Derived from the poppy plant, some opiates (codeine, morphine) are used as painkillers and becoming more commonly used recreationally. Our standard opiate test will detect codeine, morphine and heroin. Opiates can be snorted, smoked or injected. Both physical and psychological addiction is very strong.
Modern synthetic opiates will not show up in a standard 5 or 10 panel drug test. To detect hydrocodone, hydromorphone, oxycodone or oxymorphone, you would need to order an Expanded Panel. We use the term “opioids” to describe the standard and synthetic opiates. You can order a 5 or 10 panel drug test or an Expanded Panel
What Are OPIOIDS?
The term “Opioids” is broader than “opiates” which we hear more frequently. “Opiates” normally refers to morphine, codeine and 6M-AM, the metabolite of heroin. “Opioid” is a term that also includes the commonly abused synthetic opiates, oxycodone, oxymorphone, hydromorphone and hydrocodone. More commonly, these drugs are known their trade names: OxyContin®, Percodan®, Percocet®, Vicodin®, Lortab®, Norco®, Dilaudid®, and Exalgo®.
Synthetic opioids are substances that are synthesized in a laboratory and that act on the same targets in the brain as natural opioids (e.g., morphine and codeine) to produce pain relief effects. Many synthetic opioids have been approved for medical use.
Symptoms and Signs
The following are observable, possible signs and symptoms of Opioids use that should be documented by a supervisor:
What do they look like?
Most synthetic opioids are encountered as tablets, mimicking pharmaceutical opioid products. Clandestinely produced synthetic opioids are found as a single substance in combination with other opioids (fentanyl, heroin) or other substances.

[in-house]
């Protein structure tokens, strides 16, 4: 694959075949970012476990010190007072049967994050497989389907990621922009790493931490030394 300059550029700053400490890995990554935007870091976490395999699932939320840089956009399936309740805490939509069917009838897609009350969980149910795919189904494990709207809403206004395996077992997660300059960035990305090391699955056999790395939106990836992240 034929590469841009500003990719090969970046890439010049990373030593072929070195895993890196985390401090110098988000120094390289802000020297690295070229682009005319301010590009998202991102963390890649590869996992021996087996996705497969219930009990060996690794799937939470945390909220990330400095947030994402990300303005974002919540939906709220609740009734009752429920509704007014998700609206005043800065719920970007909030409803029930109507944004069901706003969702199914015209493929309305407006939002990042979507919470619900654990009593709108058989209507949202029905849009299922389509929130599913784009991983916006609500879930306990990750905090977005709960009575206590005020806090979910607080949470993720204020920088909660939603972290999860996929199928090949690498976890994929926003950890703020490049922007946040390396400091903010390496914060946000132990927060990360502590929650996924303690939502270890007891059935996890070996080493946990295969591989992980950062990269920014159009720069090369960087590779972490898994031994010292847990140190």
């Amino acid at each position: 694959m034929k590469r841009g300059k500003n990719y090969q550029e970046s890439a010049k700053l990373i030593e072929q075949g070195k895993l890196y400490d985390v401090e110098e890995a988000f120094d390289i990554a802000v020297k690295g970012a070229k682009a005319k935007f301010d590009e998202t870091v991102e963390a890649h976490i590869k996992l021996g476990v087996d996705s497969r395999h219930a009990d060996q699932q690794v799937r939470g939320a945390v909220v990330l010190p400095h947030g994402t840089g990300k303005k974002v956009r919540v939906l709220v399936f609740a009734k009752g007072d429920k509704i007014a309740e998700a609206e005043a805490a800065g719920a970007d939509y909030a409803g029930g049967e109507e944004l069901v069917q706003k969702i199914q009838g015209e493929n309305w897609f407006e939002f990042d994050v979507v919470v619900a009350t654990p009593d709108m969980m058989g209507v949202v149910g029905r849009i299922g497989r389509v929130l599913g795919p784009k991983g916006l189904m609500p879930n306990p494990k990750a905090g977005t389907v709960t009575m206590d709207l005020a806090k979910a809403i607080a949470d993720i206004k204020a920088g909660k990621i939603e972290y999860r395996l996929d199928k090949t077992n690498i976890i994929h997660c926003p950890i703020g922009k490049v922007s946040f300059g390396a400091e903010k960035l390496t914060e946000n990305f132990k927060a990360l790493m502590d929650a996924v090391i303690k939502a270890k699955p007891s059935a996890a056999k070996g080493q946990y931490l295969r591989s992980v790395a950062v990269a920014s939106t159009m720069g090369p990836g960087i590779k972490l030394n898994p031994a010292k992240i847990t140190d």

Heroin is typically sold as a white or brownish powder, or as the black sticky substance known on the streets as “black tar heroin.” Most street heroin is “cut” with other drugs or with substances such as sugar, starch, powdered milk, or quinine.
How Opioids affects the mind and body?
Some effects include relaxation, euphoria, pain relief, sedation, confusion, drowsiness, dizziness, nausea, vomiting, urinary retention, pupillary constriction, and respiratory depression. Effects are not unlike opiates like codeine and morphine.
Overdose effects of synthetic opioids are similar to other opioid analgesics and may include stupor, changes in pupillary size, cold and clammy skin, cyanosis, coma, and respiratory failure leading to death. The presence of triad of symptoms such as coma, pinpoint pupils, and respiratory depression may indicate opioid poisoning.
Impact On The Workplace
Short-term effects of opioid abuse—clouded mental functioning, nausea, and drowsiness—have clear implications and impact on the workplace. However, the longer-term threats to overall health and addiction have an even greater potential to create problems for the employee, his family, co-workers and the employer.
That is because the opiate addict’s, especially the heroin addict’s, primary focus in life becomes acquiring and using the drug. The most obvious concerns are job-related mistakes, medical costs and inappropriate behavior.